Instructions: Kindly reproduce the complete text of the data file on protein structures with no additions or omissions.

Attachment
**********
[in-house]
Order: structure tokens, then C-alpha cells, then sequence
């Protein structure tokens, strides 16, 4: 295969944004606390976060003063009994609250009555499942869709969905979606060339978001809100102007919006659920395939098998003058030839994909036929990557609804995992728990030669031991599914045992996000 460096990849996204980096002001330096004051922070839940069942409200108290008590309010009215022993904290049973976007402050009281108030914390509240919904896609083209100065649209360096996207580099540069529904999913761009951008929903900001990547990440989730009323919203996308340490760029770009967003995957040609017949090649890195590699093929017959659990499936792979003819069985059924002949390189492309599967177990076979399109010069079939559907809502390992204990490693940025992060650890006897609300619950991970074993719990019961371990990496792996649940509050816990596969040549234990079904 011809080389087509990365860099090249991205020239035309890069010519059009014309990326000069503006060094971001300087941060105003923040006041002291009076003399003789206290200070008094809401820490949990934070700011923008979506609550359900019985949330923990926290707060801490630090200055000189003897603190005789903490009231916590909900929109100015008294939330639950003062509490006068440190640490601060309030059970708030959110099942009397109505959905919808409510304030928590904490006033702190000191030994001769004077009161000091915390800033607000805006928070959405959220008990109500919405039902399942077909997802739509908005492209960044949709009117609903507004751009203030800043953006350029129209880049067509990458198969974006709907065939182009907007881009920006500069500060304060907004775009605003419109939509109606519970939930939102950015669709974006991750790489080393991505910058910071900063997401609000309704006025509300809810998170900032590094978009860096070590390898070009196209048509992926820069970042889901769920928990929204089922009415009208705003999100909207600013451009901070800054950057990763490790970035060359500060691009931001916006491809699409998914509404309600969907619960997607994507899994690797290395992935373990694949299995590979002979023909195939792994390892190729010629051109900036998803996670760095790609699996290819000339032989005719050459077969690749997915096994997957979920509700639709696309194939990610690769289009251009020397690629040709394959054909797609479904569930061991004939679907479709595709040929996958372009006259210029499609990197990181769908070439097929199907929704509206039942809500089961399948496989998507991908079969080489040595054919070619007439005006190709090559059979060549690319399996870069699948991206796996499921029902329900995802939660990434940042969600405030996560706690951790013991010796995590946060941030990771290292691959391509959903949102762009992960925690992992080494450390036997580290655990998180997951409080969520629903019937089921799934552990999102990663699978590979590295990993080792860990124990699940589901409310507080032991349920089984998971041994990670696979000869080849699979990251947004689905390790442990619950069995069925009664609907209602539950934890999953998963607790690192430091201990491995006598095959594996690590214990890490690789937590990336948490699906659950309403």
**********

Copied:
[in-house]
Order: structure tokens, then C-alpha cells, then sequence
């Protein structure tokens, strides 16, 4: 295969944004606390976060003063009994609250009555499942869709969905979606060339978001809100102007919006659920395939098998003058030839994909036929990557609804995992728990030669031991599914045992996000 460096990849996204980096002001330096004051922070839940069942409200108290008590309010009215022993904290049973976007402050009281108030914390509240919904896609083209100065649209360096996207580099540069529904999913761009951008929903900001990547990440989730009323919203996308340490760029770009967003995957040609017949090649890195590699093929017959659990499936792979003819069985059924002949390189492309599967177990076979399109010069079939559907809502390992204990490693940025992060650890006897609300619950991970074993719990019961371990990496792996649940509050816990596969040549234990079904 011809080389087509990365860099090249991205020239035309890069010519059009014309990326000069503006060094971001300087941060105003923040006041002291009076003399003789206290200070008094809401820490949990934070700011923008979506609550359900019985949330923990926290707060801490630090200055000189003897603190005789903490009231916590909900929109100015008294939330639950003062509490006068440190640490601060309030059970708030959110099942009397109505959905919808409510304030928590904490006033702190000191030994001769004077009161000091915390800033607000805006928070959405959220008990109500919405039902399942077909997802739509908005492209960044949709009117609903507004751009203030800043953006350029129209880049067509990458198969974006709907065939182009907007881009920006500069500060304060907004775009605003419109939509109606519970939930939102950015669709974006991750790489080393991505910058910071900063997401609000309704006025509300809810998170900032590094978009860096070590390898070009196209048509992926820069970042889901769920928990929204089922009415009208705003999100909207600013451009901070800054950057990763490790970035060359500060691009931001916006491809699409998914509404309600969907619960997607994507899994690797290395992935373990694949299995590979002979023909195939792994390892190729010629051109900036998803996670760095790609699996290819000339032989005719050459077969690749997915096994997957979920509700639709696309194939990610690769289009251009020397690629040709394959054909797609479904569930061991004939679907479709595709040929996958372009006259210029499609990197990181769908070439097929199907929704509206039942809500089961399948496989998507991908079969080489040595054919070619007439005006190709090559059979060549690319399996870069699948991206796996499921029902329900995802939660990434940042969600405030996560706690951790013991010796995590946060941030990771290292691959391509959903949102762009992960925690992992080494450390036997580290655990998180997951409080969520629903019937089921799934552990999102990663699978590979590295990993080792860990124990699940589901409310507080032991349920089984998971041994990670696979000869080849699979990251947004689905390790442990619950069995069925009664609907209602539950934890999953998963607790690192430091201990491995006598095959594996690590214990890490690789937590990336948490699906659950309403």